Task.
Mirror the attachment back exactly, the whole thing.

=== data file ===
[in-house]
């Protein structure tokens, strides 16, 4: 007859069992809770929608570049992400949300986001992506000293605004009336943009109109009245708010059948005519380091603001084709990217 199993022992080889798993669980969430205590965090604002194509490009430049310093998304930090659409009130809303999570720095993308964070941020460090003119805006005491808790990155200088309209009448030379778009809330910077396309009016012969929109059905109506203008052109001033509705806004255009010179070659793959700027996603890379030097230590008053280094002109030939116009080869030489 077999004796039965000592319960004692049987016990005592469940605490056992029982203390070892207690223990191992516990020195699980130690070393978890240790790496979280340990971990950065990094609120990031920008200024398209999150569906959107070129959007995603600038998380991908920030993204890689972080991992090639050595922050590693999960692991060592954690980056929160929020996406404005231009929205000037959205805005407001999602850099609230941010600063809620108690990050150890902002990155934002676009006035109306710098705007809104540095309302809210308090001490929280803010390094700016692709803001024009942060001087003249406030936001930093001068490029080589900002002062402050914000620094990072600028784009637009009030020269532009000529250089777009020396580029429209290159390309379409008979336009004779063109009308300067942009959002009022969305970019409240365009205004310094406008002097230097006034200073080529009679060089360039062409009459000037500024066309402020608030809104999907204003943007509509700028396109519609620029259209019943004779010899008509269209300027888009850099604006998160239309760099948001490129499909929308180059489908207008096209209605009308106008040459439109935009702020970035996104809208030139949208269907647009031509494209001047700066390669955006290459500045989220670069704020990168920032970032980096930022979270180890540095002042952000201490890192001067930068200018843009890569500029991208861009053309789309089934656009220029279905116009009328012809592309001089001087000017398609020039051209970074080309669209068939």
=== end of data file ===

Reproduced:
[in-house]
């Protein structure tokens, strides 16, 4: 007859069992809770929608570049992400949300986001992506000293605004009336943009109109009245708010059948005519380091603001084709990217 199993022992080889798993669980969430205590965090604002194509490009430049310093998304930090659409009130809303999570720095993308964070941020460090003119805006005491808790990155200088309209009448030379778009809330910077396309009016012969929109059905109506203008052109001033509705806004255009010179070659793959700027996603890379030097230590008053280094002109030939116009080869030489 077999004796039965000592319960004692049987016990005592469940605490056992029982203390070892207690223990191992516990020195699980130690070393978890240790790496979280340990971990950065990094609120990031920008200024398209999150569906959107070129959007995603600038998380991908920030993204890689972080991992090639050595922050590693999960692991060592954690980056929160929020996406404005231009929205000037959205805005407001999602850099609230941010600063809620108690990050150890902002990155934002676009006035109306710098705007809104540095309302809210308090001490929280803010390094700016692709803001024009942060001087003249406030936001930093001068490029080589900002002062402050914000620094990072600028784009637009009030020269532009000529250089777009020396580029429209290159390309379409008979336009004779063109009308300067942009959002009022969305970019409240365009205004310094406008002097230097006034200073080529009679060089360039062409009459000037500024066309402020608030809104999907204003943007509509700028396109519609620029259209019943004779010899008509269209300027888009850099604006998160239309760099948001490129499909929308180059489908207008096209209605009308106008040459439109935009702020970035996104809208030139949208269907647009031509494209001047700066390669955006290459500045989220670069704020990168920032970032980096930022979270180890540095002042952000201490890192001067930068200018843009890569500029991208861009053309789309089934656009220029279905116009009328012809592309001089001087000017398609020039051209970074080309669209068939």